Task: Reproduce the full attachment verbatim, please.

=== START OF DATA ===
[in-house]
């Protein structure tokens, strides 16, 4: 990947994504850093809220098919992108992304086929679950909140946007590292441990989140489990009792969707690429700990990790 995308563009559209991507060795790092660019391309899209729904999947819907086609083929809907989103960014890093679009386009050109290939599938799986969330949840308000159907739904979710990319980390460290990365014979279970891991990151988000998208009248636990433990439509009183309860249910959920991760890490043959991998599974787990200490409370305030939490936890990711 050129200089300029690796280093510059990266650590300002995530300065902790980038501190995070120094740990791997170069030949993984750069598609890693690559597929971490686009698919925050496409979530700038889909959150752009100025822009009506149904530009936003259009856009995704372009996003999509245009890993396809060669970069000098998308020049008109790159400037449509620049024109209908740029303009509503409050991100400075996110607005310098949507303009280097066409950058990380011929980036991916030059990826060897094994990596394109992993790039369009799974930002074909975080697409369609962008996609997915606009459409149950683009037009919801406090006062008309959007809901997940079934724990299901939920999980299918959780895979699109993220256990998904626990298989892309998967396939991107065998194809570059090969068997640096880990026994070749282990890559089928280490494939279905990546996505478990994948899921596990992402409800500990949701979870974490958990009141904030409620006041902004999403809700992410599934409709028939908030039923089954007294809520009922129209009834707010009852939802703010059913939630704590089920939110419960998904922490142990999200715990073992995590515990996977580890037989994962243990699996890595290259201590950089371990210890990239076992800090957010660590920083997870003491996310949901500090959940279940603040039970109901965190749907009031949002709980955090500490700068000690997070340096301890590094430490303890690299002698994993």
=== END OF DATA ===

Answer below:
[in-house]
């Protein structure tokens, strides 16, 4: 990947994504850093809220098919992108992304086929679950909140946007590292441990989140489990009792969707690429700990990790 995308563009559209991507060795790092660019391309899209729904999947819907086609083929809907989103960014890093679009386009050109290939599938799986969330949840308000159907739904979710990319980390460290990365014979279970891991990151988000998208009248636990433990439509009183309860249910959920991760890490043959991998599974787990200490409370305030939490936890990711 050129200089300029690796280093510059990266650590300002995530300065902790980038501190995070120094740990791997170069030949993984750069598609890693690559597929971490686009698919925050496409979530700038889909959150752009100025822009009506149904530009936003259009856009995704372009996003999509245009890993396809060669970069000098998308020049008109790159400037449509620049024109209908740029303009509503409050991100400075996110607005310098949507303009280097066409950058990380011929980036991916030059990826060897094994990596394109992993790039369009799974930002074909975080697409369609962008996609997915606009459409149950683009037009919801406090006062008309959007809901997940079934724990299901939920999980299918959780895979699109993220256990998904626990298989892309998967396939991107065998194809570059090969068997640096880990026994070749282990890559089928280490494939279905990546996505478990994948899921596990992402409800500990949701979870974490958990009141904030409620006041902004999403809700992410599934409709028939908030039923089954007294809520009922129209009834707010009852939802703010059913939630704590089920939110419960998904922490142990999200715990073992995590515990996977580890037989994962243990699996890595290259201590950089371990210890990239076992800090957010660590920083997870003491996310949901500090959940279940603040039970109901965190749907009031949002709980955090500490700068000690997070340096301890590094430490303890690299002698994993």